Generally, an SIA is a non-U.S. person who, based on an analysis of travel patterns, potentially poses a national security risk to the United States or its interests. Often such individuals or groups are employing travel patterns known or evaluated to possibly have a nexus to terrorism. DHS analysis includes an examination of travel patterns, points of origin, and/or travel segments that are tied to current assessments of national and international threat environments.
As The Washington Post's Salvador Rizzo reported in a useful explainer yesterday:
Alan Bersin, an assistant homeland security secretary in the Obama administration, described them in 2016 as "unauthorized migrants who arrive in the United States from, or are citizens of, several Asian, Middle Eastern, and African countries." For example, a GAO report from 2010 lists "Afghanistan, Iran, Iraq, and Pakistan" as special interest countries.
"While many citizens of these countries migrate for economic reasons or because they are fleeing persecution in their home countries, this group may include migrants who are affiliated with foreign terrorist organizations, intelligence agencies, and organized criminal syndicates," Bersin testified in March 2016. (Emphasis ours.)
Bersin also testified that "the majority of individuals that are traveling, be they from special interest alien countries or other places, we found the large majority of these individuals are actually fleeing violence from other parts of the world[."]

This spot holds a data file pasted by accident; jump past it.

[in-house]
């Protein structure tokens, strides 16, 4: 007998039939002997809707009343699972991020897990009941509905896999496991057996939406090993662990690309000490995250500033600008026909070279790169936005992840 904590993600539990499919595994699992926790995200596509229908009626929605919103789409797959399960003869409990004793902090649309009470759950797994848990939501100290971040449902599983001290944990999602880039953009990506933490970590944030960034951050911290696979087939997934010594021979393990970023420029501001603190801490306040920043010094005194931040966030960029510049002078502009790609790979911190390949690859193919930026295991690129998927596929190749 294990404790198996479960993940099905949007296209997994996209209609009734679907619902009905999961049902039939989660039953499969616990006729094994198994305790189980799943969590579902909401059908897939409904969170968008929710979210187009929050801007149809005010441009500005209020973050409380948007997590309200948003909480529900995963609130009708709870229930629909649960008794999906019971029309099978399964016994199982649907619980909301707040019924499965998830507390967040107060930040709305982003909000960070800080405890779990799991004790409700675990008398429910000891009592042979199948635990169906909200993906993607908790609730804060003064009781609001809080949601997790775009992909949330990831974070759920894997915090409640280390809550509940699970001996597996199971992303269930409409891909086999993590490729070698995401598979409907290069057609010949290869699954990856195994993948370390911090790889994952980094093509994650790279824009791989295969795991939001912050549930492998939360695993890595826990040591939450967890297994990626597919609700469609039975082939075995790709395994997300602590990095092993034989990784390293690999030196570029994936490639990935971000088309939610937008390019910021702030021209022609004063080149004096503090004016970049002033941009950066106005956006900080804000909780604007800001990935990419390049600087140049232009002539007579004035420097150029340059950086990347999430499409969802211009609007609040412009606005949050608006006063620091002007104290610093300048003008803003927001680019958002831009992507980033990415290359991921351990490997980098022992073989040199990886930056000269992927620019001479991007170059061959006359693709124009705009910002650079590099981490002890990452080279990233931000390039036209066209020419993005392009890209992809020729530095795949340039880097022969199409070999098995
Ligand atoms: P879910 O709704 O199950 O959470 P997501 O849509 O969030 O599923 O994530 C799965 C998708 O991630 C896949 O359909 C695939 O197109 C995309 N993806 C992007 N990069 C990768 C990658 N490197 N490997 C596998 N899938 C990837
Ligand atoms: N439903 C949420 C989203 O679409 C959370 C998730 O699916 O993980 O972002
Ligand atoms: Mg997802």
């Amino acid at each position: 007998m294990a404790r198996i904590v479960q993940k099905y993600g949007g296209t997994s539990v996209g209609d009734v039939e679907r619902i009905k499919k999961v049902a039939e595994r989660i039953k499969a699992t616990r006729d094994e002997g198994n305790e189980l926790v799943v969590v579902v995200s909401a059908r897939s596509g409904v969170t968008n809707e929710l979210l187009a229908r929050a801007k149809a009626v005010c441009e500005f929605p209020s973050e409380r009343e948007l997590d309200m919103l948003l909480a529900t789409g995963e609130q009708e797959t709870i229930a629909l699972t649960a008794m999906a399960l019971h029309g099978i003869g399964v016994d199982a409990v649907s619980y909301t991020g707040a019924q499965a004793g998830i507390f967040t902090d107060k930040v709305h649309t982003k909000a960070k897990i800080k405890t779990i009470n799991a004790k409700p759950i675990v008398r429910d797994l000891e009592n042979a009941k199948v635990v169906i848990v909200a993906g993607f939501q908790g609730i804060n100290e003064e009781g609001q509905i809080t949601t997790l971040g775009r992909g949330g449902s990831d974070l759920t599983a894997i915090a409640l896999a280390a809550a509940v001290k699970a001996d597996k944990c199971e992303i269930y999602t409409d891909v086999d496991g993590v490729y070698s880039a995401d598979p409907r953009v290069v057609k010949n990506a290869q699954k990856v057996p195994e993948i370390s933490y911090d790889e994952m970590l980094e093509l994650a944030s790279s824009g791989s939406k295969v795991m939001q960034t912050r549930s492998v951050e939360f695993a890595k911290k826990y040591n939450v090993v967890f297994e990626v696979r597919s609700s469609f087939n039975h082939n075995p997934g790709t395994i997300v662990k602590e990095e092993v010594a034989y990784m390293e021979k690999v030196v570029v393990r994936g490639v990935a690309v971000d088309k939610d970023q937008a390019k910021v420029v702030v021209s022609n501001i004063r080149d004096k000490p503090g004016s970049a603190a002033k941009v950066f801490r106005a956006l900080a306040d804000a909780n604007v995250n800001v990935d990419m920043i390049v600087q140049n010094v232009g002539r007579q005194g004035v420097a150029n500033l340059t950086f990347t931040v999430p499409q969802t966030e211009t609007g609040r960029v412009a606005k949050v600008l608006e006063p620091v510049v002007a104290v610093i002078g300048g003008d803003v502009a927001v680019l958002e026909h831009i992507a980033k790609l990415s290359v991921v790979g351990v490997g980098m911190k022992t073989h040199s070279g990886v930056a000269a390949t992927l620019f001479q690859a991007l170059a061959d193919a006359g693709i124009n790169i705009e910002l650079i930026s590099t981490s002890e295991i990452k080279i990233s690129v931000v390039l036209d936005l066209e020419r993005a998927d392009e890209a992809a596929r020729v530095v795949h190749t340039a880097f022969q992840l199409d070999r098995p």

So we've gone from 10 "known or suspected terrorists" caught on the southern border each day to eight people who show up on a not-necessarily-terrorist watchlist, a "large majority" of whom are "actually fleeing violence." No wonder Nielsen is backpedaling behind a cloud of authoritative-sounding vagueness:
The threat is real. The number of terror-watchlisted individuals encountered at our Southern Border has increased over the last two years. The exact number is sensitive and details about these cases are extremely sensitive. But I am sure all Americans would agree that even one terrorist reaching our borders is one too many.
Those italics, contained in the source material, are a useful reminder of what Trump and his administration have really been up to: trying to spin ghastly and all-too-real criminal anecdotes into stubbornly elusive data, in order to sell impossible-to-attain zero tolerance policies that remain popular (solely) among his core base of supporters despite sacrificing the rights of U.S. citizens. Trumpian conservatism, which is the type that currently holds sway in the national GOP, apparently requires vast presidential power grabs and the obliteration of private property rights in rural Texas in order to achieve its politically unpopular goals.
Exaggerating and lying is what the unscrupulous do when they lack confidence in the persuasive power of existing facts. There's no reason not to expect more of it tonight.